Though already deep into flu season, experts explain that it's not too late to get the flu shot and protect yourself from the virus. The vaccination remains our best defense against this potentially life-threatening illness, no matter when you get it. Here’s what to expect from a later vaccination.

Never Too Late

The flu shot is usually offered from September to October in order to prepare for the start of flu season in January. However, flu season lasts until about May, which means getting vaccinated even as late as January can still help you avoid the virus for a few months, Kids’ Health reported. In fact, according to The Centers for Disease Control and Prevention (CDC), as long as the flu virus is still active and causing illness, it’s still not too late to be vaccinated. Even if you have already been sick with the virus this year, it’s still recommended that you get vaccinated so as to avoid getting sick again with a different strain of the virus.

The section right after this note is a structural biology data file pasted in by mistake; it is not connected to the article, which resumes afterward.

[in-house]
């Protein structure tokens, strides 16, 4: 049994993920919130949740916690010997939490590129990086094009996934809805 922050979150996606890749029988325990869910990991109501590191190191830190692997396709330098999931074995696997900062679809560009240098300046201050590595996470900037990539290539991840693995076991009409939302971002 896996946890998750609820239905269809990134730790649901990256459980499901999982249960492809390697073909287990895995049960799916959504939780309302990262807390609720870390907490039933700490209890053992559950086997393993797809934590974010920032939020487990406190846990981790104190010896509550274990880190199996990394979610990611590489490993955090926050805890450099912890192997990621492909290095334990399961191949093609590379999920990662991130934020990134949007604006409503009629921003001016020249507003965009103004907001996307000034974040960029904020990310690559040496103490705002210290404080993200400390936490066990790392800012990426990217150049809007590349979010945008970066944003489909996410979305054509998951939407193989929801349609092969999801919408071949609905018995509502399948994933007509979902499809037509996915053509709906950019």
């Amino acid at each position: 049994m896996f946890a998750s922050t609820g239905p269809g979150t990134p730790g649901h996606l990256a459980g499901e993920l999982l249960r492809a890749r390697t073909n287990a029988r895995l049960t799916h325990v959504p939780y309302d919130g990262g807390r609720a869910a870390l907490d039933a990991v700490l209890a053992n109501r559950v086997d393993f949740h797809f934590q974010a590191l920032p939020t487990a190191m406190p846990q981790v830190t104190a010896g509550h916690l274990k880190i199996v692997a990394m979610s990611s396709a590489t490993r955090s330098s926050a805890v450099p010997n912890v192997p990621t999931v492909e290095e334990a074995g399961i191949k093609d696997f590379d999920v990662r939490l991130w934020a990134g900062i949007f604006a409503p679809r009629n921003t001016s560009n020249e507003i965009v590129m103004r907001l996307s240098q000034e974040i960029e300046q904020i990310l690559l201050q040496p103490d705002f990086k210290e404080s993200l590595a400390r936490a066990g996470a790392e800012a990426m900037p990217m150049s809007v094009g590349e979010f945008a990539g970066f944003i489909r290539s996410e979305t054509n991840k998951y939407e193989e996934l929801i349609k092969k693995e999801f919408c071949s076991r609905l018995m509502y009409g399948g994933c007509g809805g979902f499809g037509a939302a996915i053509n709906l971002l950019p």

Read: Less Than Half Of America Got Flu Vaccine Despite Real Threat Of Serious Complications

According to the CDC, it can take up to two weeks for the antibodies in the flu vaccine to become effective, so it's best to get vaccinated as soon as possible.

Who Should Get It?

The flu vaccine is recommended for everyone over the age of six months old. A few individuals should not receive the flu vaccine for medical reasons, for example, children under six months old, and patients with a severe allergy to one of the components used to develop the vaccine.

Certain individuals are considered “high risk” for the flu and are more strongly urged to get vaccination than the rest of the public. This includes young children, adults over the age of 65, pregnant women, and individuals with a compromised immune system, such as those who are HIV positive.

Side Effects

According to the CDC, the flu vaccine is incredibly safe. If you do experience side effects from the vaccination, these may include: soreness and swelling in the area where the shot was administered, headache, fever, nausea, and muscle aches.

See Also:

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